Yemen declares amnesty for rebels | News | Al Jazeera

Yemen declares amnesty for rebels

Yemeni President Ali Abdullah Saleh has ordered an amnesty for all jailed supporters of a slain Shia rebel cleric who waged an insurgency against the state last year.

    Saleh (above) also announced an amnesty for al-Huthi's father

    Yemeni forces have killed and arrested hundreds of loyalists of Hussein al-Huthi, who led a group that wants to install Shia clerical rule and preaches violence against the United States and Israel.

     

    Some of al-Huthi's supporters are on trial. It was not clear if they would be freed under the amnesty.

     

    "We have declared an amnesty for the supporters of Hussein al-Huthi and his father who are in jail for the strife they caused," Saleh said in a speech carried by state television.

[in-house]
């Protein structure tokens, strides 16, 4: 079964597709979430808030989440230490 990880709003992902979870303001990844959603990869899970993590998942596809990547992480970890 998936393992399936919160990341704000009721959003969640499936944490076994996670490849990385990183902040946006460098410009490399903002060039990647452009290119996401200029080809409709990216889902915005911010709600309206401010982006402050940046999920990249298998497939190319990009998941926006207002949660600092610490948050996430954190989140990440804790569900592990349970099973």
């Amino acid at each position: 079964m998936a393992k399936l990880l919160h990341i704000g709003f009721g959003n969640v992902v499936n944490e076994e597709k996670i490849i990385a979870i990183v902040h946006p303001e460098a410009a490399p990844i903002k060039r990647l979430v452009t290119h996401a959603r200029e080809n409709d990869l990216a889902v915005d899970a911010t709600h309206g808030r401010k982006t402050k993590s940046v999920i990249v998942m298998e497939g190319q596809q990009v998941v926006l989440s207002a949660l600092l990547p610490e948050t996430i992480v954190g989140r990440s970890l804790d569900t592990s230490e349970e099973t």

"We have pardoned them despite the blood that has been spilled," he added.

     

    Al-Huthi's group is not linked to al-Qaida.

     

    Yemen, the ancestral homeland of al-Qaida leader Osama bin Laden, joined the US-led "war on terror" after the 11 September 2001 attacks.

     

    Al-Huthi's death

     

    Yemeni forces killed al-Huthi along with 200 rebels during fierce fighting last year.

     

    Al-Huthi was killed in Yemen
    during fierce clashes last year

    The government blamed his father, Shaikh Badr al-Din al-Huthi, for a new round of fighting that erupted in March and in which 170 rebels and security forces were killed.

     

    The elder al-Huthi has agreed to stop fighting.

     

    Saleh announced the amnesty in a speech to mark the 1962 army coup that ended Yemen's religious rule and transformed it into a republic.

     

    Saleh said the government would compensate the family of Imam Ahmad Hamid al-Din, Yemen's last Islamic leader whose assets were seized after the coup. He did not elaborate.

     

    Most of the imam's family live outside Yemen.

    SOURCE: Reuters


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